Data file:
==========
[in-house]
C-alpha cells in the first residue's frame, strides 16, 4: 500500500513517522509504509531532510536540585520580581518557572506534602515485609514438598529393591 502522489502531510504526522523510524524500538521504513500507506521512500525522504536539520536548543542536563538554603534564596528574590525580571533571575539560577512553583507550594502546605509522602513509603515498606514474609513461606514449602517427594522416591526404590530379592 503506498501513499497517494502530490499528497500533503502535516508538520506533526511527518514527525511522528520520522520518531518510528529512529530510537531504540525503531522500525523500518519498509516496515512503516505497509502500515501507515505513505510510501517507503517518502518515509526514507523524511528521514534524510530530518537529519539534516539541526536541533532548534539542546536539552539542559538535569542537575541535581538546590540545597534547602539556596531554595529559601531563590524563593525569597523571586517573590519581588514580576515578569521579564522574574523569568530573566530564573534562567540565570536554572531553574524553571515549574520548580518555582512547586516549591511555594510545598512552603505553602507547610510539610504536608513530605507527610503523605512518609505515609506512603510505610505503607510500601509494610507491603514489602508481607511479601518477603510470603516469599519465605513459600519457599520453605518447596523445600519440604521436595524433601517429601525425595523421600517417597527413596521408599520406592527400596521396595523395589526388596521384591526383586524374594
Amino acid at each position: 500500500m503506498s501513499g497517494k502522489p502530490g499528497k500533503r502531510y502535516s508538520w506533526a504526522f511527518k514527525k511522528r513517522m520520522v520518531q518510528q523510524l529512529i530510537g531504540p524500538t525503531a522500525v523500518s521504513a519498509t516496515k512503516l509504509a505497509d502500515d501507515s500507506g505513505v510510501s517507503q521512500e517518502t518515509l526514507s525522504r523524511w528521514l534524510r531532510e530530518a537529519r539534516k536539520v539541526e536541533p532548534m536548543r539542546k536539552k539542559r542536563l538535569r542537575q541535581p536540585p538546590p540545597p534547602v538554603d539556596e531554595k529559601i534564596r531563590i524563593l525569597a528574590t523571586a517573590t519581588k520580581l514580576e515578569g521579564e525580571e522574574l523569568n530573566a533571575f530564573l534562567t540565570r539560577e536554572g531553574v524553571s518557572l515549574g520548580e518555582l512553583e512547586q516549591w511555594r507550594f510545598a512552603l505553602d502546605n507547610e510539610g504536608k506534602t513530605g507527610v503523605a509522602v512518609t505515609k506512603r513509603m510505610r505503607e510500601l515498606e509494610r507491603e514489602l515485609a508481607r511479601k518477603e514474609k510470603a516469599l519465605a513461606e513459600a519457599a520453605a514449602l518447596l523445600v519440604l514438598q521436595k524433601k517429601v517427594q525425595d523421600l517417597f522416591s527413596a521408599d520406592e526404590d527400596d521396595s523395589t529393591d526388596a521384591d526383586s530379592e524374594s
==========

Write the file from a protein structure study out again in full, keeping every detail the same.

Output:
[in-house]
C-alpha cells in the first residue's frame, strides 16, 4: 500500500513517522509504509531532510536540585520580581518557572506534602515485609514438598529393591 502522489502531510504526522523510524524500538521504513500507506521512500525522504536539520536548543542536563538554603534564596528574590525580571533571575539560577512553583507550594502546605509522602513509603515498606514474609513461606514449602517427594522416591526404590530379592 503506498501513499497517494502530490499528497500533503502535516508538520506533526511527518514527525511522528520520522520518531518510528529512529530510537531504540525503531522500525523500518519498509516496515512503516505497509502500515501507515505513505510510501517507503517518502518515509526514507523524511528521514534524510530530518537529519539534516539541526536541533532548534539542546536539552539542559538535569542537575541535581538546590540545597534547602539556596531554595529559601531563590524563593525569597523571586517573590519581588514580576515578569521579564522574574523569568530573566530564573534562567540565570536554572531553574524553571515549574520548580518555582512547586516549591511555594510545598512552603505553602507547610510539610504536608513530605507527610503523605512518609505515609506512603510505610505503607510500601509494610507491603514489602508481607511479601518477603510470603516469599519465605513459600519457599520453605518447596523445600519440604521436595524433601517429601525425595523421600517417597527413596521408599520406592527400596521396595523395589526388596521384591526383586524374594
Amino acid at each position: 500500500m503506498s501513499g497517494k502522489p502530490g499528497k500533503r502531510y502535516s508538520w506533526a504526522f511527518k514527525k511522528r513517522m520520522v520518531q518510528q523510524l529512529i530510537g531504540p524500538t525503531a522500525v523500518s521504513a519498509t516496515k512503516l509504509a505497509d502500515d501507515s500507506g505513505v510510501s517507503q521512500e517518502t518515509l526514507s525522504r523524511w528521514l534524510r531532510e530530518a537529519r539534516k536539520v539541526e536541533p532548534m536548543r539542546k536539552k539542559r542536563l538535569r542537575q541535581p536540585p538546590p540545597p534547602v538554603d539556596e531554595k529559601i534564596r531563590i524563593l525569597a528574590t523571586a517573590t519581588k520580581l514580576e515578569g521579564e525580571e522574574l523569568n530573566a533571575f530564573l534562567t540565570r539560577e536554572g531553574v524553571s518557572l515549574g520548580e518555582l512553583e512547586q516549591w511555594r507550594f510545598a512552603l505553602d502546605n507547610e510539610g504536608k506534602t513530605g507527610v503523605a509522602v512518609t505515609k506512603r513509603m510505610r505503607e510500601l515498606e509494610r507491603e514489602l515485609a508481607r511479601k518477603e514474609k510470603a516469599l519465605a513461606e513459600a519457599a520453605a514449602l518447596l523445600v519440604l514438598q521436595k524433601k517429601v517427594q525425595d523421600l517417597f522416591s527413596a521408599d520406592e526404590d527400596d521396595s523395589t529393591d526388596a521384591d526383586s530379592e524374594s